After a two-week hiatus, the Central Student Government assembly met and proposed its lengthiest resolution of the semester. The proposed policy would replace the election code section of CSG’s compiled code in response to the highly contested presidential election last March.

One of the last pieces of legislation passed by the previous assembly called for a new election code following a hearing on the final night of voting by the CSG University Election Commission concerning the abuse of e-mail listservs by Business senior Manish Parikh and vice president Omar Hashwi, an LSA junior. Controversy over the listservs played a role in the delay of the results of the election by nearly 12 hours and created weeks of uncertainty and further delays following appeals of the decision.

The 15-page resolution vastly bypassed the typical word count of resolutions, which often are only two to three pages long. The legislation addresses topics such as demerits, campaign finance and the defining coordination between a candidate and his or her supporters.

Sitting only a few feet away from Parikh — who barely escaped disqualification on the final night of the March election — Law representative Jeremy Keeney, the chair of the rules committee, said the new election code was the result of a month’s work by several individuals. Keeney has intimate experience with problems of the election code after serving as student legal aid during last March’s election hearing.

Parikh, whose highly contested victory was the catalyst for part of the legislation, helped co-author the resolution and said the authors did “great work” on the legislation.

“When Keeney e-mailed me over the summer asking me what are some of the things that I want to see in this or some points that I got to get across, I’m very happy that they’re reflected here,” Parikh said.

Parikh said he was pleased to see legislation regarding campaign finance, an area where there was no previous mention in the election code.

“Not only did it need to be regulated but it also needed to be reported and that’s been taken care of,” he said.

Parikh added he was grateful that the resolution clearly stated that only the owners of listervs listed by the MCommunity website would be recognized as the true owner of that website — a point that nearly cost him the election when e-mails were sent out by a supporter to listservs that the supporter did not own.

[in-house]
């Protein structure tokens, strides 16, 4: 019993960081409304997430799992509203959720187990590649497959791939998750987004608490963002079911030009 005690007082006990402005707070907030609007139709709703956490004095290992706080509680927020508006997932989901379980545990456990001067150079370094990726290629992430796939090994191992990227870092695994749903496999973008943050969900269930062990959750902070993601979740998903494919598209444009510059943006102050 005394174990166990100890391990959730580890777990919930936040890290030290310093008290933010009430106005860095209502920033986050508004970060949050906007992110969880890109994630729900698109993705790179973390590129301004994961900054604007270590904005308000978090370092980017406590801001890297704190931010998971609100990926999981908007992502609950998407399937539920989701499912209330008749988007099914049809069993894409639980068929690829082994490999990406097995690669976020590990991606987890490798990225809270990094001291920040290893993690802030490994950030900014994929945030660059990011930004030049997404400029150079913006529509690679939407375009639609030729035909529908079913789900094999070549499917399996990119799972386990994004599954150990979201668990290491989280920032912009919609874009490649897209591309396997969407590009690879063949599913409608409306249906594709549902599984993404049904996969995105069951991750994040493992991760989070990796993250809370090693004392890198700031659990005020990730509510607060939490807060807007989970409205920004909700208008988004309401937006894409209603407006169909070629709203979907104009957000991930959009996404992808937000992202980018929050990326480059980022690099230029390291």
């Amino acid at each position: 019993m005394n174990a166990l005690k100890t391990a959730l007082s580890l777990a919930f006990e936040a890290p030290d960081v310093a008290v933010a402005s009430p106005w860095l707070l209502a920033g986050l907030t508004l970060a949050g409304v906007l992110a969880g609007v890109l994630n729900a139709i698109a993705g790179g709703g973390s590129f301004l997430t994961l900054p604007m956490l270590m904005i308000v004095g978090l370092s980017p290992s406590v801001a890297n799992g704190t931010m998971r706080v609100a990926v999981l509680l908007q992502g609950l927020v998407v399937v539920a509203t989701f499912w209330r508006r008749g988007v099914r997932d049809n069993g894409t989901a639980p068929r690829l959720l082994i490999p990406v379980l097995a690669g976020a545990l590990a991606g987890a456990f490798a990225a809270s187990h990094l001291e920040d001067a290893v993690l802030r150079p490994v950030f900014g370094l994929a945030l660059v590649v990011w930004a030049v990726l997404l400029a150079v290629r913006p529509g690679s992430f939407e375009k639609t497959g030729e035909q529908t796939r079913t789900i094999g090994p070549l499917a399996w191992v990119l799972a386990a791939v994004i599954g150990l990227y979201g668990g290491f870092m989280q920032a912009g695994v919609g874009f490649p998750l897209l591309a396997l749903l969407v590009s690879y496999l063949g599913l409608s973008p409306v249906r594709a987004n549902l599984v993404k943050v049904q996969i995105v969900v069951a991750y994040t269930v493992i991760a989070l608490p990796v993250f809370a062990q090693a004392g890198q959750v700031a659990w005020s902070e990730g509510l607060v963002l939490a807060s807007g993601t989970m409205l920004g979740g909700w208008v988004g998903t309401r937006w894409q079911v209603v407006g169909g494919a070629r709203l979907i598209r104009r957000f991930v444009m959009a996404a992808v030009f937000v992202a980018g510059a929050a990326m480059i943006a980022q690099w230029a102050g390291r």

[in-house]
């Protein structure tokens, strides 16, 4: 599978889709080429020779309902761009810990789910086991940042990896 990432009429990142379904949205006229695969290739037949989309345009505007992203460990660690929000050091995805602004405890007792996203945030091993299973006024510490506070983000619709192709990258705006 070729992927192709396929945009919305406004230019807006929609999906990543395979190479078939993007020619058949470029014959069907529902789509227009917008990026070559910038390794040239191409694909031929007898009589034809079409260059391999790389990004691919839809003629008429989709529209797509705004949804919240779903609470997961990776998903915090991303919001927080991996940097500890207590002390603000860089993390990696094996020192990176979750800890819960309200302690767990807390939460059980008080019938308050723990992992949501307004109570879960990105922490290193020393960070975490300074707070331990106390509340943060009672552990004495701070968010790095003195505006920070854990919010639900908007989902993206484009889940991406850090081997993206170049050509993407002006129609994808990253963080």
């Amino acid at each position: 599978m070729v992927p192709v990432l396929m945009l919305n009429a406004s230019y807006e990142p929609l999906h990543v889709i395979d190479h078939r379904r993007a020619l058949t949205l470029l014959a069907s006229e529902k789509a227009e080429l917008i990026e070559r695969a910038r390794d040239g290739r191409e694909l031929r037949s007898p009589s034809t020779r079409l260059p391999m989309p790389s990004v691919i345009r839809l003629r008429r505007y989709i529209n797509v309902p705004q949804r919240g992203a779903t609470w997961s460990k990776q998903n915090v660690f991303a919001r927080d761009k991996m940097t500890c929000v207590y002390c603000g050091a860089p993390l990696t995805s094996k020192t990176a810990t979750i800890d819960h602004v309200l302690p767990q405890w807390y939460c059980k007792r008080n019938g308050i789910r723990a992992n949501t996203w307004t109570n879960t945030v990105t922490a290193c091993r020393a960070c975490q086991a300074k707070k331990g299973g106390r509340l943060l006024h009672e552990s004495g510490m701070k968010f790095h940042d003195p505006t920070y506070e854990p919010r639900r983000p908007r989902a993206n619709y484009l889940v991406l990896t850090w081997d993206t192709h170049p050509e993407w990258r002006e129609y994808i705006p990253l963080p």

“I think that this will not only set great precedent at Michigan but I think this election code could be replicated around student governments across the nation as well,” Parikh said.

In addition to reforms to the election code, the assembly also discussed two more resolutions. The first called for supporting a campus-wide calendar that would provide a comprehensive listing of all events put on by University organizations.

The proposed legislation would also add a segment to e-mail notifications of funds awarded by the Student Organization Funding Commission sent to student organizations. Every time a student organization receives funding, they would also be informed of the all-campus calendar and would be provided a tutorial on how to use the calendar.

A campus-wide calendar was part of youMICH’s platform during the March elections and LSA representative Michael Dalton, an LSA junior who ran on the youMICH ticket, proposed the resolution.

The other proposed resolution supported identifying “cyberbulling” as a form of bullying in the Statement of Student Rights and Responsibilities.

Hashwi spoke in favor of the resolution, saying cyberbullying can easily go undetected.

“Even normal bullying hasn’t really drawn attention from many people,” Hashwi said. “It’s very easy to cyberbully somebody”

LSA-SG vice president Melissa Burns was the author of the cyberbullying resolution and attended the meeting to address questions from the assembly regarding the issue. She said she will present a similar resolution on Wednesday at the LSA-SG meeting.

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